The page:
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Foster carer from Rickmansworth urges others to reach out to youngsters
A PENSIONER from Rickmansworth who has been a foster carer for almost 20 years is urging others to reach out to children and young people in need.
Ann Gibson, 67, of The Cloisters, has taken 50 children under her wing since she started fostering in 1991.
The retired teacher was inspired to provide a loving home for youngsters after seeing her friend's family fostering children while she was growing up.
Miss Gibson said: "Although I have never had children of my own, I have always worked with them, and I first thought about fostering in the 70s, but social services said I was too busy in my job.
"Much later I saw an advert for foster carers for teenagers, and it said it didn't matter if you were single or working.
"I have now taken in 50 infants and teenagers, with some staying only a day, and others moving in for up to eight years, leaving when they are ready to live independently.
"Probably the best thing is seeing a child grow up and set out on a completely different path in life to what they might have done - most come from difficult backgrounds but there is almost always a breakdown in their home relationships."
But Miss Gibson admits fostering is far from easy: "Sometimes the placement doesn't work out and the young person moves on without you being able to help them, which is hard to deal with.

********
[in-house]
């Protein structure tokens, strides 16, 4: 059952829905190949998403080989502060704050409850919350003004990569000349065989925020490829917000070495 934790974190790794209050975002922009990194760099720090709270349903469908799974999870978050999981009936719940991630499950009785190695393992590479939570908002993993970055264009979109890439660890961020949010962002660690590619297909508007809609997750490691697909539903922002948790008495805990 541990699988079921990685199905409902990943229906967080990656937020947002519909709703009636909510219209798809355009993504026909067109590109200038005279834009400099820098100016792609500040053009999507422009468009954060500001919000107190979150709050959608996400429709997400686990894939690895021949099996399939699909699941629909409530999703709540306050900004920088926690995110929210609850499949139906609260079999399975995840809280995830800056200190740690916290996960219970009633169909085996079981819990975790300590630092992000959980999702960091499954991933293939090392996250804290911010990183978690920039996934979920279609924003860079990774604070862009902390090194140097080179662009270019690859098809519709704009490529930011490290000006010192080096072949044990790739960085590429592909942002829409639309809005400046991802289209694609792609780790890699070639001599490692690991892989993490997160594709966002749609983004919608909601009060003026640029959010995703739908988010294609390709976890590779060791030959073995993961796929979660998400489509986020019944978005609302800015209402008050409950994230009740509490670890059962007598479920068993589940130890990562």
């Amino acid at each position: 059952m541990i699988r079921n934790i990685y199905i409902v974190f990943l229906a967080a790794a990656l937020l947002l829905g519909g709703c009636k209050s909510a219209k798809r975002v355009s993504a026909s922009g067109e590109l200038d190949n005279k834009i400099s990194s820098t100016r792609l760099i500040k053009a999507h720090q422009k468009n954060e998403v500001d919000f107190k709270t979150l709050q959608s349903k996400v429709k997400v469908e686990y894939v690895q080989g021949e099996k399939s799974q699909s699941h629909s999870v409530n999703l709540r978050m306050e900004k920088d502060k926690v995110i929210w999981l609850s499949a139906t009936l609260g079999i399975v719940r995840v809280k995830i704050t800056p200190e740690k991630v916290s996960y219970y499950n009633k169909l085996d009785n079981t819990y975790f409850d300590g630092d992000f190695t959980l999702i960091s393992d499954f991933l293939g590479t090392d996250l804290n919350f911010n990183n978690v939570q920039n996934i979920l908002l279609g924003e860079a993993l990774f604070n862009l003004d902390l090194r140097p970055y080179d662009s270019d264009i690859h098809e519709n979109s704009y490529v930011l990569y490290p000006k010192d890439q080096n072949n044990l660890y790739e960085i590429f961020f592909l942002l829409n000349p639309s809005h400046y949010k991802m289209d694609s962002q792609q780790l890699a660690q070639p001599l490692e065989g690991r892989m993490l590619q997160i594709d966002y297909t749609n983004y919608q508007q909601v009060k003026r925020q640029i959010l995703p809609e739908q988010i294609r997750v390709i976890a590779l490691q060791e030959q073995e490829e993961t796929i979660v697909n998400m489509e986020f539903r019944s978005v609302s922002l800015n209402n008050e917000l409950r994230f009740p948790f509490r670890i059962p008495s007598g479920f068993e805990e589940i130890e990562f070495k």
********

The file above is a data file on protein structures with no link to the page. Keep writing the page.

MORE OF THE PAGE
"It can also be really frustrating to see a child really unhappy and not be able to change what's happened to them.
"But on the whole, fostering has been a very satisfying and fulfilling experience and I would urge anyone who is willing and able to do it to register.
"I plan to continue taking in young people for as long as I can."
Miss Gibson is speaking out during Foster Care Fortnight (May 17 - 30), a campaign run by the Fostering Network to find more than 10,000 foster carers needed across the UK.
More than 400 foster families care for more than 500 children and young people in Hertfordshire, but more than 80 homes are still in needed across the county this year.
Particularly in demand are people who can look after siblings and teenagers, and experienced carers who can offer specialist support.
Executive member for children's services at Hertfordshire County Council, Jane Pitman said: "Foster carers make such a dramatic difference to children's lives and can help to provide opportunities to improve children's futures.
"We want people to seriously consider whether they have some of the skills - such as kindness, patience and enthusiasm for working with children and young people - needed to be a foster carer."
Foster carers in the county receive full training, support from a dedicated social worker and an allowance of up to ÃÂ£400 per week.
If you have a spare room in your home and the skills to take care of a child in need, visit www.hertsdirect.org/fostering or call 0800 917 0925.
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